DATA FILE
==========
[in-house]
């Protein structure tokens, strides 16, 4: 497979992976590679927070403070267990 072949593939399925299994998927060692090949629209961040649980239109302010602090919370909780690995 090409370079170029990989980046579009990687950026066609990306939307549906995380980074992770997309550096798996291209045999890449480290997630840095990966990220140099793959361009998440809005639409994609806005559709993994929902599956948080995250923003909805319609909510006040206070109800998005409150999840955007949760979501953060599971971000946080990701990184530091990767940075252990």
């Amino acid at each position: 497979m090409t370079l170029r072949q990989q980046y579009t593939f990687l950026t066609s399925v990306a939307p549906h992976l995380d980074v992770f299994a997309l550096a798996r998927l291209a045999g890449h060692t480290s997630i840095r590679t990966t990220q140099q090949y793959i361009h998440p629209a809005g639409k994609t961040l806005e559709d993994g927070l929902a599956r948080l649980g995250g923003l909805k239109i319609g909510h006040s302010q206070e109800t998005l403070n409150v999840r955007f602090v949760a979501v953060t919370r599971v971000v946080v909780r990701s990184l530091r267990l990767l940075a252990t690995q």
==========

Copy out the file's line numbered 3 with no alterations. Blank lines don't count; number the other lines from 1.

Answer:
């Amino acid at each position: 497979m090409t370079l170029r072949q990989q980046y579009t593939f990687l950026t066609s399925v990306a939307p549906h992976l995380d980074v992770f299994a997309l550096a798996r998927l291209a045999g890449h060692t480290s997630i840095r590679t990966t990220q140099q090949y793959i361009h998440p629209a809005g639409k994609t961040l806005e559709d993994g927070l929902a599956r948080l649980g995250g923003l909805k239109i319609g909510h006040s302010q206070e109800t998005l403070n409150v999840r955007f602090v949760a979501v953060t919370r599971v971000v946080v909780r990701s990184l530091r267990l990767l940075a252990t690995q």